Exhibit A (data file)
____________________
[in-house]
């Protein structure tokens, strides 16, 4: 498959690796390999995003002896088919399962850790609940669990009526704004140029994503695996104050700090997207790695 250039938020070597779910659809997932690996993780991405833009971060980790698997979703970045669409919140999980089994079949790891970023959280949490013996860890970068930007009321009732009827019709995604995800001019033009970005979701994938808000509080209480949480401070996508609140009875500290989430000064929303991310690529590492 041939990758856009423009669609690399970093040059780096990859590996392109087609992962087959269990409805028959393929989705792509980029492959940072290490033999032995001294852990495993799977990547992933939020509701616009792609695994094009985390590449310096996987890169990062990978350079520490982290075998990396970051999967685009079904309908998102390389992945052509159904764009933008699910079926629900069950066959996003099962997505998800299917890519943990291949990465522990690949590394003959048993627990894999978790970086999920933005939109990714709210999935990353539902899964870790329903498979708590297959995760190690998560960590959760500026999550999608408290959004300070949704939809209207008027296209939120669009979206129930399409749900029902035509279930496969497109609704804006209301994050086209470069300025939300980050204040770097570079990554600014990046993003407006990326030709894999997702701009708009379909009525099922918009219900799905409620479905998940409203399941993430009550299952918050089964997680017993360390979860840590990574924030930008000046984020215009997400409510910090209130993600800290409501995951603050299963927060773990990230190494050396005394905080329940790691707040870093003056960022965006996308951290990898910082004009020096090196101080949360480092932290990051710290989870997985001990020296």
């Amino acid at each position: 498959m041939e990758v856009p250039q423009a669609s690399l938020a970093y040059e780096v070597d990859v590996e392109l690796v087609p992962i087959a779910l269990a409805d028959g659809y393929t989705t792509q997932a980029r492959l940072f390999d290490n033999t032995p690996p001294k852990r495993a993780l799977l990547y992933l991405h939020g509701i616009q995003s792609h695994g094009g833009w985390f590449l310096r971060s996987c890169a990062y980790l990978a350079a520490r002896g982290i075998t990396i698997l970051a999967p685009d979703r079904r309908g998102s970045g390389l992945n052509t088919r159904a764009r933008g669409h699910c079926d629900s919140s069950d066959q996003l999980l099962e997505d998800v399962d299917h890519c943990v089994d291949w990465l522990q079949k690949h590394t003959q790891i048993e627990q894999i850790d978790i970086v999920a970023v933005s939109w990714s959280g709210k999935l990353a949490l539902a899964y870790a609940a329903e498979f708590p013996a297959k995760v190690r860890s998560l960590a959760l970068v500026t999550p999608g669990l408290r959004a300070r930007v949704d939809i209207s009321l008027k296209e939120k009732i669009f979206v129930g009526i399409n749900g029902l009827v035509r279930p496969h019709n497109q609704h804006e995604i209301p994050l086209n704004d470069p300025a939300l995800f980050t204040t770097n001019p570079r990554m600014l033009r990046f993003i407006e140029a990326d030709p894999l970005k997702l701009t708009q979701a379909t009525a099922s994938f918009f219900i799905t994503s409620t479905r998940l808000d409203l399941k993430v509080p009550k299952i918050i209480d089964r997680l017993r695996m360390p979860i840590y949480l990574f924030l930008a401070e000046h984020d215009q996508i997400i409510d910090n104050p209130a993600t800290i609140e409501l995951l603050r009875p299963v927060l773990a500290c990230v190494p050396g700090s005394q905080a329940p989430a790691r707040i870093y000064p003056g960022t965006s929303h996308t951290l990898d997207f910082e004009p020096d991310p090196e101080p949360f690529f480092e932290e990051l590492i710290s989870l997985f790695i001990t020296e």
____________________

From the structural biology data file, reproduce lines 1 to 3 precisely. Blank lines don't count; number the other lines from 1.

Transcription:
[in-house]
């Protein structure tokens, strides 16, 4: 498959690796390999995003002896088919399962850790609940669990009526704004140029994503695996104050700090997207790695 250039938020070597779910659809997932690996993780991405833009971060980790698997979703970045669409919140999980089994079949790891970023959280949490013996860890970068930007009321009732009827019709995604995800001019033009970005979701994938808000509080209480949480401070996508609140009875500290989430000064929303991310690529590492 041939990758856009423009669609690399970093040059780096990859590996392109087609992962087959269990409805028959393929989705792509980029492959940072290490033999032995001294852990495993799977990547992933939020509701616009792609695994094009985390590449310096996987890169990062990978350079520490982290075998990396970051999967685009079904309908998102390389992945052509159904764009933008699910079926629900069950066959996003099962997505998800299917890519943990291949990465522990690949590394003959048993627990894999978790970086999920933005939109990714709210999935990353539902899964870790329903498979708590297959995760190690998560960590959760500026999550999608408290959004300070949704939809209207008027296209939120669009979206129930399409749900029902035509279930496969497109609704804006209301994050086209470069300025939300980050204040770097570079990554600014990046993003407006990326030709894999997702701009708009379909009525099922918009219900799905409620479905998940409203399941993430009550299952918050089964997680017993360390979860840590990574924030930008000046984020215009997400409510910090209130993600800290409501995951603050299963927060773990990230190494050396005394905080329940790691707040870093003056960022965006996308951290990898910082004009020096090196101080949360480092932290990051710290989870997985001990020296």
């Amino acid at each position: 498959m041939e990758v856009p250039q423009a669609s690399l938020a970093y040059e780096v070597d990859v590996e392109l690796v087609p992962i087959a779910l269990a409805d028959g659809y393929t989705t792509q997932a980029r492959l940072f390999d290490n033999t032995p690996p001294k852990r495993a993780l799977l990547y992933l991405h939020g509701i616009q995003s792609h695994g094009g833009w985390f590449l310096r971060s996987c890169a990062y980790l990978a350079a520490r002896g982290i075998t990396i698997l970051a999967p685009d979703r079904r309908g998102s970045g390389l992945n052509t088919r159904a764009r933008g669409h699910c079926d629900s919140s069950d066959q996003l999980l099962e997505d998800v399962d299917h890519c943990v089994d291949w990465l522990q079949k690949h590394t003959q790891i048993e627990q894999i850790d978790i970086v999920a970023v933005s939109w990714s959280g709210k999935l990353a949490l539902a899964y870790a609940a329903e498979f708590p013996a297959k995760v190690r860890s998560l960590a959760l970068v500026t999550p999608g669990l408290r959004a300070r930007v949704d939809i209207s009321l008027k296209e939120k009732i669009f979206v129930g009526i399409n749900g029902l009827v035509r279930p496969h019709n497109q609704h804006e995604i209301p994050l086209n704004d470069p300025a939300l995800f980050t204040t770097n001019p570079r990554m600014l033009r990046f993003i407006e140029a990326d030709p894999l970005k997702l701009t708009q979701a379909t009525a099922s994938f918009f219900i799905t994503s409620t479905r998940l808000d409203l399941k993430v509080p009550k299952i918050i209480d089964r997680l017993r695996m360390p979860i840590y949480l990574f924030l930008a401070e000046h984020d215009q996508i997400i409510d910090n104050p209130a993600t800290i609140e409501l995951l603050r009875p299963v927060l773990a500290c990230v190494p050396g700090s005394q905080a329940p989430a790691r707040i870093y000064p003056g960022t965006s929303h996308t951290l990898d997207f910082e004009p020096d991310p090196e101080p949360f690529f480092e932290e990051l590492i710290s989870l997985f790695i001990t020296e």